Personal Consumption Expenditures or simply the PCE Index will be released on Thursday as of 13:30 GMT, with a core measure standing at an annual growth rate of 1.4 percent and a month-over-month increase of a mere 0.2 percent.
Wait a minute… why I am bringing up this issue now? Just because the PCE Index is seen as one of the Federal Reserve favourite inflation benchmarks, meaning this report has the power to affect expectations for further monetary policy adjustment in the world’s first economy.
I know how this work. You’ve heard about the PCE Index a thousand times but you’ve never had enough time (or interest) to read about it. And here we meet again...
The PCE Index gauges changes in prices of consumer goods and services by looking at expenditures attributed to households all across the United States.
This index is prepared by the Bureau of Economic Analysis of the Department of Commerce and published as part of the monthly personal income report. Therefore, if you hear “personal spending”, you also hear PCE.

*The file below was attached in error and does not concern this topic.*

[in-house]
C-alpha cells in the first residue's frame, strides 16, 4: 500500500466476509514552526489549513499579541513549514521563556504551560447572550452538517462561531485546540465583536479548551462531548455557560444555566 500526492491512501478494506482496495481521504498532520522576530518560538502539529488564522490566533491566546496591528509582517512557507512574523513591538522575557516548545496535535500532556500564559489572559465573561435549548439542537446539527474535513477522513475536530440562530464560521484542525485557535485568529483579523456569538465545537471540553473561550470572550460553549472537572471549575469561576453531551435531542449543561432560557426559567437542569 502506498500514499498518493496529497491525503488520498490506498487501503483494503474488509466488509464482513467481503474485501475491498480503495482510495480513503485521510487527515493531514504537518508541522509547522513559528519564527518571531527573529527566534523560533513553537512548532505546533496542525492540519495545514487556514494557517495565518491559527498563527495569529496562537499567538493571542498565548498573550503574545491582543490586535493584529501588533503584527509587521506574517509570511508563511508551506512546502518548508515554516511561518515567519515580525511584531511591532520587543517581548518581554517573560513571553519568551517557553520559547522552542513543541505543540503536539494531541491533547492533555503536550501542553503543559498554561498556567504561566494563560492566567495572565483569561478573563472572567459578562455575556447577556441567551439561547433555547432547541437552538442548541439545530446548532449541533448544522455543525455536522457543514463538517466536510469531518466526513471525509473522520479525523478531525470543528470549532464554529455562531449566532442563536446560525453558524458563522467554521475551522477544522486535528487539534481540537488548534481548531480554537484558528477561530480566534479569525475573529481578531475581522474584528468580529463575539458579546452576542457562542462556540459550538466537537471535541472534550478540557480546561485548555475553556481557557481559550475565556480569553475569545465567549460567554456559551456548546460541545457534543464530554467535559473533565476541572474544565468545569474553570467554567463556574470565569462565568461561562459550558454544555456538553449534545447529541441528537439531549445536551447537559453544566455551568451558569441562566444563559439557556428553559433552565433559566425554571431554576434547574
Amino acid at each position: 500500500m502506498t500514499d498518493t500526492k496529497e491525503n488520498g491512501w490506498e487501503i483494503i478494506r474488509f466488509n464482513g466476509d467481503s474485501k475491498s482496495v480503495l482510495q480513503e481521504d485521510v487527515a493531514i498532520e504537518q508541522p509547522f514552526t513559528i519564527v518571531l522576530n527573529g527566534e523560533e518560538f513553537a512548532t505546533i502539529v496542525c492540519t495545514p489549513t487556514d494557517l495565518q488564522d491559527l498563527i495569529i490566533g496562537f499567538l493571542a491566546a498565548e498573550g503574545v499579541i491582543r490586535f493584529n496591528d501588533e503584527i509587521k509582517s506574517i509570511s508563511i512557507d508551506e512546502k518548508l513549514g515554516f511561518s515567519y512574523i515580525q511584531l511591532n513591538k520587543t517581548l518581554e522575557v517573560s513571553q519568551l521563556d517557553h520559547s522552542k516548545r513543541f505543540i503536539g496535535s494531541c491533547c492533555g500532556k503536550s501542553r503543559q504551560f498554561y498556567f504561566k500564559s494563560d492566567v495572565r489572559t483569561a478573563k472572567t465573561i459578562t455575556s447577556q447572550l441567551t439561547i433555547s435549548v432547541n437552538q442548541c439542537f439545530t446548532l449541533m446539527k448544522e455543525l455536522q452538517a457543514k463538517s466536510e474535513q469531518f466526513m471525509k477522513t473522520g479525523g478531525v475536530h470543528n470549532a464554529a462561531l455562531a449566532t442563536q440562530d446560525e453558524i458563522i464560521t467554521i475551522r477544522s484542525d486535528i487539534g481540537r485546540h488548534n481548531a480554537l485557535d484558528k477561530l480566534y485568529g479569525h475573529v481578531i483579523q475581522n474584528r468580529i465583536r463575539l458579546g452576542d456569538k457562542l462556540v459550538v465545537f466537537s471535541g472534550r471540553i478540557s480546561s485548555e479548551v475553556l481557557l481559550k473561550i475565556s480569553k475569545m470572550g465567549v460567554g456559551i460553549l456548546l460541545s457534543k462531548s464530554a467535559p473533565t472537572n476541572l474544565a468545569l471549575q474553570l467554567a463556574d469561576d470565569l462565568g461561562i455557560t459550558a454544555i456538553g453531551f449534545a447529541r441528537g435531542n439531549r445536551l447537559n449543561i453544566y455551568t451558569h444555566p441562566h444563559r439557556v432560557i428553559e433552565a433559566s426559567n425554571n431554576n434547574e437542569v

So… Why the Fed prefers the PCE Index against the well-known CPI?
The Consumer Price Index works amazingly to display shifts in consumption patterns, but only within a tight category of assets tracked by the index. On the other hand, the PCE Index covers a larger spectrum of assets, making it a more inclusive and real measure for policymakers.
Also, the PCE is weighted by information obtained from business surveys, making one step more reliable compared to consumer surveys used for the CPI.
An important division: Durables / Non Durables
The PCE is divided in two categories: durables (goods) and non durables (services). Of course, the main focus of these two falls into the first one as that’s where most money goes: from electronics to transports or decoration.
Next time you read about the PCE Index, you will be ready to take action!